Patrick -- a former batboy for the Triple A Indianapolis Indians -- could not be reached for comment.

Though he has often been assailed for his ego, Patrick remains among the most talented and buoyant voices in sports broadcasting, with a broad range of knowledge, experience, grace under pressure and other divergent gifts.

Hideki Matsui Escapes Yankees Chopping Block

Yankees General Manager Brian Cashman's personal preference is to trade outfielder Hideki Matsui to clear a roster spot for newly signed first baseman Mark Teixeira, but he is hesitating because of a negative reaction in Japan.

Word on the street indicates the team's intense recruiting effort along the Pacific Rim -- in which Japan is the cornerstone -- would be seriously undermined if Matsui were to be dealt. Matsui is a national hero in his native country, and his fans would be more than heartbroken, they would be disgusted.

Longtime dealers in the Asian talent pool, the Yankees not only have stepped up scouting in Japan, the team has reportedly invested a conservatively estimated $13 million in the planning, funding, development and establishment state-of-the-art training center there, including an elaborate intelligence network and data bank. It has already begun paying big dividends, and it bears the brand "Steinbrenner."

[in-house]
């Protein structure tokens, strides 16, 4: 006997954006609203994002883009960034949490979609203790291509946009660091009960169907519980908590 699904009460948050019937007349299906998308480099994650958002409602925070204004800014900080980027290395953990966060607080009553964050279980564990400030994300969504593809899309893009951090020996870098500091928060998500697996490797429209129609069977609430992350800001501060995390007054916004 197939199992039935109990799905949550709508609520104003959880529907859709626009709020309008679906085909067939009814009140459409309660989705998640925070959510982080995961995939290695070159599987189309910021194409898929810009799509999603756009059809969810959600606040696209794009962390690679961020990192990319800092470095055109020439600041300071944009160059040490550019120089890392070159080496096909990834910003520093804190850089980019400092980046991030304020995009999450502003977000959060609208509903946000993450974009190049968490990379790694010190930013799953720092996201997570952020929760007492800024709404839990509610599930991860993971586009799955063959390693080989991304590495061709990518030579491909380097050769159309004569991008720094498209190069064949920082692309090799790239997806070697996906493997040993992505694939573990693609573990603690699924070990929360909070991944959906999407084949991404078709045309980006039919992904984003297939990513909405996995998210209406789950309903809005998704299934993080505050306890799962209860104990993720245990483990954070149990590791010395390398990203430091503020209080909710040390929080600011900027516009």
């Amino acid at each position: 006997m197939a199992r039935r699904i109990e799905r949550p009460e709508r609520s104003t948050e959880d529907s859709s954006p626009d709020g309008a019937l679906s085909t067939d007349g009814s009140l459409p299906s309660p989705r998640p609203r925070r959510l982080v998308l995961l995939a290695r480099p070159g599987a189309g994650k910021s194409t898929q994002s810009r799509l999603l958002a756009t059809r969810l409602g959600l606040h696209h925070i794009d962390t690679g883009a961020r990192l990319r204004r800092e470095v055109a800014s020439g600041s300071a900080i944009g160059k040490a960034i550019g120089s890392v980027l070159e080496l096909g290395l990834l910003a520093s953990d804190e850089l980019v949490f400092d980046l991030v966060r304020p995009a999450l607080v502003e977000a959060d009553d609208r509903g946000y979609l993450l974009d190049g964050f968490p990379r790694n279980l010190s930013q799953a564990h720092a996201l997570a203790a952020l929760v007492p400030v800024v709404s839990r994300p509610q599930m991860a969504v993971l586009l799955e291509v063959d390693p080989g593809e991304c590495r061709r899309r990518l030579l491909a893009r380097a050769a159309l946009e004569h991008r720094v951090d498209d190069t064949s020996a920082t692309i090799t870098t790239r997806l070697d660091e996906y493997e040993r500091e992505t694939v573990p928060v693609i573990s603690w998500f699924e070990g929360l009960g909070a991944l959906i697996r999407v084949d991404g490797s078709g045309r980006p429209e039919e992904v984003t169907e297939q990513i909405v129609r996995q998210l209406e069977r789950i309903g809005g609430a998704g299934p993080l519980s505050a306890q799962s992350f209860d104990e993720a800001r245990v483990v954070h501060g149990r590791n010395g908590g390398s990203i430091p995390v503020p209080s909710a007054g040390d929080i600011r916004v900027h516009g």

Saying goodbye to the player affectionately known as "Godzilla" would be virtually unthinkable, even though advancing age and serious health setbacks limited him to just 337 at-bats last year, including a mere .206 average over his last 37 appearances.

Though he returned to play in September after a more than two-month layoff, Matsui was forced to sit out the last two games of the season while doctors drained fluid from his knee. Rehabilitation is expected to have him back in playing shape by the beginning of the season, but for how long?

With Matsui enjoying privileged status, look for Cashman to deal outfielder-first baseman Nick Swisher or outfielder Xavier Nady, even though they are far more valuable to the team than Matsui. Whether Swisher or Nady will be traded depends largely on what kind of a deal can be developed over the next two months. Cashman would like to keep both, but probably favors Nady.

Monday, January 05, 2009